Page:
This story was from back in late May, and I cannot recall seeing it at that time. Monday the blog Market Skeptics takes another look at the massive exporting of "Gold Compounds" over the past year and a half (original article at Goldseek can be found here.)
I took special note of how 2,920 metric tonnes of “Gold Compounds” had been exported from the U.S. in 2008. This number seemed BIGGER than BIG – because the U.S is only alleged to have stockpiles of sovereign gold of 8,100 metric tonnes while annual U.S. mine production of gold is roughly 228 metric tonnes. This figure of 2,920 metric tonnes is equal to 36 % of all alleged sovereign U.S. gold stocks or more than 14 times annual U.S. gold mine production. So, I was left wondering, “just what is/are ‘gold compounds’?
I contacted the USGS and queried a qualified individual [who had working knowledge of this data stream] about the definition of “Gold Compounds”. I was told that, according to the U.S. Census Bureau – who supplies not only the definition but the actual reported numbers, gold compounds were typified by industrial type products containing low percentages/amounts of actual gold content – like gold paint.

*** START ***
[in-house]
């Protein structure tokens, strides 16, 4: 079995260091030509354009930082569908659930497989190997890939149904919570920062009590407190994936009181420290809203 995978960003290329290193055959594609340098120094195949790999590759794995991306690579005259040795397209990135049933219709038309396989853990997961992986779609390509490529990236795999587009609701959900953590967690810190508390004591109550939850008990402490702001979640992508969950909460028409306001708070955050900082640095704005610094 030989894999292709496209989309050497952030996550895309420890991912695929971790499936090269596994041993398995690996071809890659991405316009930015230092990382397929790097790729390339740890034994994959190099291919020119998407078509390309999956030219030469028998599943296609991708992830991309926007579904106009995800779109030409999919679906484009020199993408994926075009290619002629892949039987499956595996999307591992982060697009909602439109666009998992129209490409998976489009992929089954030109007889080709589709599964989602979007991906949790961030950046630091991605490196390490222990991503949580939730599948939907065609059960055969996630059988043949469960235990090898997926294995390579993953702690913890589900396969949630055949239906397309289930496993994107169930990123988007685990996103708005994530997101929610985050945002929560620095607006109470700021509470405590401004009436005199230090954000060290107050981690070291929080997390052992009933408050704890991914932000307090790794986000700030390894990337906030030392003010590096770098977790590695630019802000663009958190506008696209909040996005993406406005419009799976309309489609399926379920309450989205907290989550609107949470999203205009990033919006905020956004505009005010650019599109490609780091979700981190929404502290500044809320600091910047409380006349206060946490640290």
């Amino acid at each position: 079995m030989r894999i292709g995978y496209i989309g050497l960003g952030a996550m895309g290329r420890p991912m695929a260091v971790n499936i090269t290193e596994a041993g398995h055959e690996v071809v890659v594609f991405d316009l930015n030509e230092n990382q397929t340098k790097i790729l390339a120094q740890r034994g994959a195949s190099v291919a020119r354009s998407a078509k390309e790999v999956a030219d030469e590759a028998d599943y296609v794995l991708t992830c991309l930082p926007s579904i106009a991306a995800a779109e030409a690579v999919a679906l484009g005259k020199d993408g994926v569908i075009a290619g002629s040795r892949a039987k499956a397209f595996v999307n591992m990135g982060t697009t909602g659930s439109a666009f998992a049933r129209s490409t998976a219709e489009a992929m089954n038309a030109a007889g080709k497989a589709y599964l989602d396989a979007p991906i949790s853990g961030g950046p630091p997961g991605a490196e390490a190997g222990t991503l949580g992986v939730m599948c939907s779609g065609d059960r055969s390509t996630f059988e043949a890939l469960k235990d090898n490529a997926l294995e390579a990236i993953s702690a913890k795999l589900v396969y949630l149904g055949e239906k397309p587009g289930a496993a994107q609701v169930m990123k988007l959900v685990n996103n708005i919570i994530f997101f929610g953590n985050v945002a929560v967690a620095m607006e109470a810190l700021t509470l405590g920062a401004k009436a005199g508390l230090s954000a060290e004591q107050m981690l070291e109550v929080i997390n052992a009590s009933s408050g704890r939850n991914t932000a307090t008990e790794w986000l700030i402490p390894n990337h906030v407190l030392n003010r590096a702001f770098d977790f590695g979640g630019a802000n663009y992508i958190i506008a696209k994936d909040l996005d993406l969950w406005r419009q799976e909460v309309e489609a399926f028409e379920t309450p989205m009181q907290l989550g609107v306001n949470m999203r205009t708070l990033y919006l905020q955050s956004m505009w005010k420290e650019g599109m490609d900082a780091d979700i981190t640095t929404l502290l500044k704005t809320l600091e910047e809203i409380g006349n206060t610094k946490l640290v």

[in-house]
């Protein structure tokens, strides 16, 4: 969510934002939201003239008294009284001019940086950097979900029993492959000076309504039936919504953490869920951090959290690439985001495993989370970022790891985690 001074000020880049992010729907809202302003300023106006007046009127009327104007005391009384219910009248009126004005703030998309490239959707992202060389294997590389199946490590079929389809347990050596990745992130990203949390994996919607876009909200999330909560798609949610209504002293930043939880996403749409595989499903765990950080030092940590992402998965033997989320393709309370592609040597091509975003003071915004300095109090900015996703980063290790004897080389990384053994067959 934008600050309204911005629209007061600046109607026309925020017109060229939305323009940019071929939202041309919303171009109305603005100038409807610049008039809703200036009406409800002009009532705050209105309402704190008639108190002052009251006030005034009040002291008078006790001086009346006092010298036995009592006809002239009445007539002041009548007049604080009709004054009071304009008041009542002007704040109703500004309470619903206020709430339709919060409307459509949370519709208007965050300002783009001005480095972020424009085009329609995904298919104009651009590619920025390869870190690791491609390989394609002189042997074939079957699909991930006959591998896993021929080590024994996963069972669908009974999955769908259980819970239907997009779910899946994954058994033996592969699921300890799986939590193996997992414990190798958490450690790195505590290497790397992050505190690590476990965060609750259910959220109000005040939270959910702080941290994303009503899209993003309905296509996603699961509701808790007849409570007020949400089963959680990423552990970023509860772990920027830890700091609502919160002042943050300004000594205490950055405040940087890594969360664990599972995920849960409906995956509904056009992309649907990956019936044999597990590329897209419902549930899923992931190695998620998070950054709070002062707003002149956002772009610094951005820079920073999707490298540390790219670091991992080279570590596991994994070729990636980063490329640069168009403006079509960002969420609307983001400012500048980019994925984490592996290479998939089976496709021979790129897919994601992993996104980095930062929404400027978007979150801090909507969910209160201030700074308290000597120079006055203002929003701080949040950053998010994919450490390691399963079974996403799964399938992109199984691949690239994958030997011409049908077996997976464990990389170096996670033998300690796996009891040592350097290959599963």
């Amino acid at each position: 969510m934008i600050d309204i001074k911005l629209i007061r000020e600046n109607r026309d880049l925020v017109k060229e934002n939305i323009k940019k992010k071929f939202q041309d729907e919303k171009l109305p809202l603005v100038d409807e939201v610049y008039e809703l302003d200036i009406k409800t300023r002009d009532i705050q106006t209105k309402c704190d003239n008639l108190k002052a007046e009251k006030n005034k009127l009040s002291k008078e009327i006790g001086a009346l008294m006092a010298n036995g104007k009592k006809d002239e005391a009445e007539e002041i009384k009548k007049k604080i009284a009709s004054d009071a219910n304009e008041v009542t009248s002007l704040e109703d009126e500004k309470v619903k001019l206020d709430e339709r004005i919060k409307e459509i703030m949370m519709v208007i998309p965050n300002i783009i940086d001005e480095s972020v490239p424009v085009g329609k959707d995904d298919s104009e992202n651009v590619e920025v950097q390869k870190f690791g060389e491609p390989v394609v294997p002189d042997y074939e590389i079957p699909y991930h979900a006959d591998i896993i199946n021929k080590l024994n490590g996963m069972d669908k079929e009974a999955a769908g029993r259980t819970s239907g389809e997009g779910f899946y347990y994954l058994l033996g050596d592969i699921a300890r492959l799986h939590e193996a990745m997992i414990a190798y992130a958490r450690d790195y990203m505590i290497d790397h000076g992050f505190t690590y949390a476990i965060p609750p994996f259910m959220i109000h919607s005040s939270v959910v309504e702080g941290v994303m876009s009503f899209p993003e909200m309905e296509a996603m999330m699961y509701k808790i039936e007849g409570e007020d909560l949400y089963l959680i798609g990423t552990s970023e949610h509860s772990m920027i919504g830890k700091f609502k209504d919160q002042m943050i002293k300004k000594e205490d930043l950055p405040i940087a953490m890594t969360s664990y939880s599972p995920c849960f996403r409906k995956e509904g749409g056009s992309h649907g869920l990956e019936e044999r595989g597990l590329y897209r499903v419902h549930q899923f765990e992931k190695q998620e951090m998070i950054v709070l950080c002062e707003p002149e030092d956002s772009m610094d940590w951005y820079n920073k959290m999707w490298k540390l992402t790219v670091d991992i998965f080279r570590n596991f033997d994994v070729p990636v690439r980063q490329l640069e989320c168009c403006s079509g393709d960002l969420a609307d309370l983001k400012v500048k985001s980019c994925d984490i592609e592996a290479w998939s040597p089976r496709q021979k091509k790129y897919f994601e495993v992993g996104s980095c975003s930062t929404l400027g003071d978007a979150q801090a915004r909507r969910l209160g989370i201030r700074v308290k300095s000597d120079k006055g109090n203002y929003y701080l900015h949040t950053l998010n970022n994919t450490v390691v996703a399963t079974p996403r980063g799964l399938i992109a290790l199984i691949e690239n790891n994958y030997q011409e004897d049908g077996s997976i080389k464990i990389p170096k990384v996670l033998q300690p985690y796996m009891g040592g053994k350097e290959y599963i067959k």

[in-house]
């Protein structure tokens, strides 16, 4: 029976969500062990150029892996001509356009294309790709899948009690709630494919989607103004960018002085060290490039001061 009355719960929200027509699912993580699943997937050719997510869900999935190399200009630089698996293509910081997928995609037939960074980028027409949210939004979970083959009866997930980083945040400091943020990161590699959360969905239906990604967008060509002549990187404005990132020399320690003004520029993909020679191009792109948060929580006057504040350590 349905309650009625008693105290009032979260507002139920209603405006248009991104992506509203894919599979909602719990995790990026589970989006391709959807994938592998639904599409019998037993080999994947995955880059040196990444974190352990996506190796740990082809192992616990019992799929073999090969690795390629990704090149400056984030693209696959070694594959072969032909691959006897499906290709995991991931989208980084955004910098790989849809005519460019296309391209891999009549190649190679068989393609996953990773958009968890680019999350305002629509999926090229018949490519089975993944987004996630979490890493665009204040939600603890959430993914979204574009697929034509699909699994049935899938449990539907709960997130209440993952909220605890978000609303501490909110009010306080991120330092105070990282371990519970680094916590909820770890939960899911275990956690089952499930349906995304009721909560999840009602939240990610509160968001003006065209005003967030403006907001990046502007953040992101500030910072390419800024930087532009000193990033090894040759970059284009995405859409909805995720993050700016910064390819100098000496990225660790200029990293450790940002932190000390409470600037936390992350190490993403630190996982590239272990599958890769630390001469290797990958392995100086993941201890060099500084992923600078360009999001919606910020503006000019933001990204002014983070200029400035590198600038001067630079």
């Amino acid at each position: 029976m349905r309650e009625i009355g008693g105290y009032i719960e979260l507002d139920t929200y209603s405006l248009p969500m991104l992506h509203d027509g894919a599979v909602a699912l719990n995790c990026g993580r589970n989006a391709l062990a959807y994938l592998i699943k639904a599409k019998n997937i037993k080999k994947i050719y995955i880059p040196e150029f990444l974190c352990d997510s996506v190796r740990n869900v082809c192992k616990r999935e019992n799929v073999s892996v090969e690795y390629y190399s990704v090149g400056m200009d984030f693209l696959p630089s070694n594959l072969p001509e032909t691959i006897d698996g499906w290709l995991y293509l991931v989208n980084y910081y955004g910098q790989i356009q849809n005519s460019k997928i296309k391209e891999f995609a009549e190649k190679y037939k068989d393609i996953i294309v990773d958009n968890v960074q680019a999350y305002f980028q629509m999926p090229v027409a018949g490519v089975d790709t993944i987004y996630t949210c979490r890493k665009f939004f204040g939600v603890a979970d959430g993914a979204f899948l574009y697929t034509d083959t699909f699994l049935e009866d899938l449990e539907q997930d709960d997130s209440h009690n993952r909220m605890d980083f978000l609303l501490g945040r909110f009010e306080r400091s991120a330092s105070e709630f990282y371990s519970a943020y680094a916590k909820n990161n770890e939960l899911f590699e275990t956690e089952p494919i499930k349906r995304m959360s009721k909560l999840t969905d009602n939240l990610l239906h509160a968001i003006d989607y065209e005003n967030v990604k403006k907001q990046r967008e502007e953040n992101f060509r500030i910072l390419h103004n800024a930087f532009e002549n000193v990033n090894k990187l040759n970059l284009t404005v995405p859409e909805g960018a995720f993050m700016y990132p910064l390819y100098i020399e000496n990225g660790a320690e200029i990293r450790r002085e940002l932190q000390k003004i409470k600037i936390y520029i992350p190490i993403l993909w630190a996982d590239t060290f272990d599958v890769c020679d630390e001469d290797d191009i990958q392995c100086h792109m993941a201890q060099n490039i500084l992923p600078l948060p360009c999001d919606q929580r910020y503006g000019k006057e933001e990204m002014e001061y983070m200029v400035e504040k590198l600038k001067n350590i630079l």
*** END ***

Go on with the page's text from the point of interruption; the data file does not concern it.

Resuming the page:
I then reasoned with the USGS person, if such were the case, why would U.S. exports have increased in 2008 to nearly 3,000 metric tonnes [when the Global Economy was slowing and the U.S. Dollar was strong] from 2007, when U.S. exports totaled approximately 2,000 metric tonnes [when the U.S. Dollar was weaker and the Global Economy was booming]? I noted that this was counter-intuitive and made no fundamental economic sense...
When confronted with reason, the individual for the USGS agreed that the data, as published, did not make logical sense and explained that the U.S. Census Bureau was questioned as to the veracity of this particular line item in their data.
I asked the USGS employee if the gross weight or the gross value [not shown in the table but known to the USGS] of the “Gold Compounds” was queried.
The individual confirmed that their query to the U.S. Census Bureau dealt with the gross value being assigned to these exported goods.
I responded rhetorically, “being an issue of gross value – then let me guess that the U.S. Census Bureau is assigning an astronomically high value to these goods. Such a high value would be COMPLETELY INCONSISTENT with what the U.S. Census Bureau claims these items are- namely, industrial goods. The values being reported would be more in line with these goods being gold bullion or equivalents”.
The individual from the USGS confirmed my reasoning when he responded, “that would be CORRECT”.
At a minimum, this is a very peculiar event. Does the US sell that much gold paint, or those little gold flakes for alcohol shots? Does the US export enough "industrial use" gold to significantly affect US trade numbers? Market Skeptics offers his own idea:
Until someone explains to me what these “gold compounds” were, I am going to assume that they were half the US gold reserves leaving the country.
I am not ready to jump on that ship, but either this is a way to quietly move gold bullion on a large scale back to foreign central banks, or the numbers themselves are fictitious and constitute a blatant data manipulation on trade numbers. In any case, this is an important story.